‘Doctors are going by laboratory reports than clinical examination’
Pharmaceutical companies accused of destroying medical ethics
BANGALORE: The former Chief Justice of India M.N. Venkatachalaiah has underlined the need for developing a system to prevent doctors from unnecessarily referring patients to expensive diagnostic centres.
He was participating in a seminar on “Present day medical practices and its consequences,” organised here on Wednesday by ThoughtProcess.
Mr. Venkatachalaiah said that doctors were mainly going by laboratory reports than clinical examination. Though technological advancements in the field of medicine had done enormous good, it had dehumanised the relationship between the doctor and the patient, he said.
Technological dependence was killing the ability of doctors, and distancing them from patients. Instead of soothing the patients, doctors were putting them in a dilemma, he said. “The mere touch of a doctor is soothing,” Mr. Venkatachalaiah said.
Pharmacy companies had destroyed medical ethics and doctors were getting “legitimised bribes” to prescribe their products, Mr. Venkatachalaiah said.
The discovery of the Double Helix in the fifties started a new era in medicine and also created the need for following bio-ethics. The 21st century was the century of medicine, he said.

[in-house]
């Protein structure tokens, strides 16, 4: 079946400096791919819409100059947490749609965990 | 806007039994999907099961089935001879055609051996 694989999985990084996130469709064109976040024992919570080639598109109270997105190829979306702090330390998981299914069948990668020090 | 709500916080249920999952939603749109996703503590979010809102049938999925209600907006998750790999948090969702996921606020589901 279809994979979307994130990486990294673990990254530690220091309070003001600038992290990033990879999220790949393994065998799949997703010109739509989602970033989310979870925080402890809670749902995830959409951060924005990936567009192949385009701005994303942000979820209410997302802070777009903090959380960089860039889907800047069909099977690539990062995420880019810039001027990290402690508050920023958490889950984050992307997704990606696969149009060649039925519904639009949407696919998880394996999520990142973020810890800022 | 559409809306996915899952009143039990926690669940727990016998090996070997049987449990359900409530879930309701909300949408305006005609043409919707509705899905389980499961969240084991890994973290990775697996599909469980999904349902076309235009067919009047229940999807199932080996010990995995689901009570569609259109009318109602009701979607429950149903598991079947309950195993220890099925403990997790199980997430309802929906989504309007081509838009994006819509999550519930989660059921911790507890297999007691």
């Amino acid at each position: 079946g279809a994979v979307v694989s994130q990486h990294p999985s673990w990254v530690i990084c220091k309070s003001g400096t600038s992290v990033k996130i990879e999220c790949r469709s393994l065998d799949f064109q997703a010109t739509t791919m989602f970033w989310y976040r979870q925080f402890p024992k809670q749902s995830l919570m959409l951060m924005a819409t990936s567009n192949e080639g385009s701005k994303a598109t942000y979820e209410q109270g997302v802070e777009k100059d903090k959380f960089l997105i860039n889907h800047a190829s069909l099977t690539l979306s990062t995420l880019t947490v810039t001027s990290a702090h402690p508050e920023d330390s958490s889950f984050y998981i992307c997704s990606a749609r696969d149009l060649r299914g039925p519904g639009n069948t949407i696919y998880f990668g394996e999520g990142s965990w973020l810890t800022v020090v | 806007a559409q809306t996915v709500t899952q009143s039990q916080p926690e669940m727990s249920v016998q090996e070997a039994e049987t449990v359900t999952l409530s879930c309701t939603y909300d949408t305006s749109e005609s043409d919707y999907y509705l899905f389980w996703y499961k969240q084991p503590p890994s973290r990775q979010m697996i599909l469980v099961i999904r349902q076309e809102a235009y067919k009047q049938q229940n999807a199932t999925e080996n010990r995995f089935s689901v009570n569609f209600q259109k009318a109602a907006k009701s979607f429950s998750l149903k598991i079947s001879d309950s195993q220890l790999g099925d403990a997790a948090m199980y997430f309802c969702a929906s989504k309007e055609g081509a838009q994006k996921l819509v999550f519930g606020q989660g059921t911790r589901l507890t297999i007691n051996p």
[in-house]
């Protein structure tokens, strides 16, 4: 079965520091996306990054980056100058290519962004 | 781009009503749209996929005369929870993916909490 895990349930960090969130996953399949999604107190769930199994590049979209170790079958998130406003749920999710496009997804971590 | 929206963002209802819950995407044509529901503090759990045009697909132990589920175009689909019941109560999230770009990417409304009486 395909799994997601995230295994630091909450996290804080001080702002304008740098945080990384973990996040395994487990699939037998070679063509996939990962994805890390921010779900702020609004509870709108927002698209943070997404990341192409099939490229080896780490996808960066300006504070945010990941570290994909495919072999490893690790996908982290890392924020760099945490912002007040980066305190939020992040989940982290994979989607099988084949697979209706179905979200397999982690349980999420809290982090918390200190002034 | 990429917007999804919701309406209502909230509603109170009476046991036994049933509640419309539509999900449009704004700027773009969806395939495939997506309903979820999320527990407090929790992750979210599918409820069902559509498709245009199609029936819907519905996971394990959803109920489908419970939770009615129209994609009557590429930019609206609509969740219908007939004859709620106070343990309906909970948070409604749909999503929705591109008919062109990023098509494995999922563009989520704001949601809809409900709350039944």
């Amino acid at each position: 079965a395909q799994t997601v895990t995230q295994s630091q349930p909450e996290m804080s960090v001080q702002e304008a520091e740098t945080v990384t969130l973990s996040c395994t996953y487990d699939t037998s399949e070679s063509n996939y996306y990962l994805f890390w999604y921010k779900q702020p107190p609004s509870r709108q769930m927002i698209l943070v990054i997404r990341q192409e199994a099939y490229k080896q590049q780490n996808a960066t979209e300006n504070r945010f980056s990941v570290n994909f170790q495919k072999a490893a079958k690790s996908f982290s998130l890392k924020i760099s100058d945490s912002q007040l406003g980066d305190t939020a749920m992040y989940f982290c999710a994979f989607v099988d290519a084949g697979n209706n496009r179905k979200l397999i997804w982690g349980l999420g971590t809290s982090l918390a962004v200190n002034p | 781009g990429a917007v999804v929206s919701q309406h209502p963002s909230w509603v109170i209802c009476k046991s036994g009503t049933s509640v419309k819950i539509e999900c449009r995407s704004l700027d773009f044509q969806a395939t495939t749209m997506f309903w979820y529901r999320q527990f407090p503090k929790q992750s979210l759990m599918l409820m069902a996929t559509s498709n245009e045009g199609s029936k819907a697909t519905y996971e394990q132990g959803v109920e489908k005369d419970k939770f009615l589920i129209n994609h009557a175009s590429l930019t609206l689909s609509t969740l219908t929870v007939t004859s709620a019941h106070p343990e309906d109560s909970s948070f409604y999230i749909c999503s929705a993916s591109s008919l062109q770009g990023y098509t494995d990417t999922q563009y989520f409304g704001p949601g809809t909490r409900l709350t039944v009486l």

Director-General of Police (Fire Services) Jija Madhavan Harisingh, who inaugurated the seminar, said that advances in medical sciences had made everyone confident that all diseases could be cured. Technological advancements had benefited only the rich as the poor could not afford expensive treatments, she said.
Ms. Harisingh supported Mr. Venkatachalaiah’s views on evolving a system to prevent unnecessary references to laboratories and diagnostic centres.
Delivering a lecture on “Shelf life of medicines, its implications and practices,” Gundu Rao, president of the Karnataka State Pharmacy Council, said that storage played a major role from the stage of manufacture to consumption.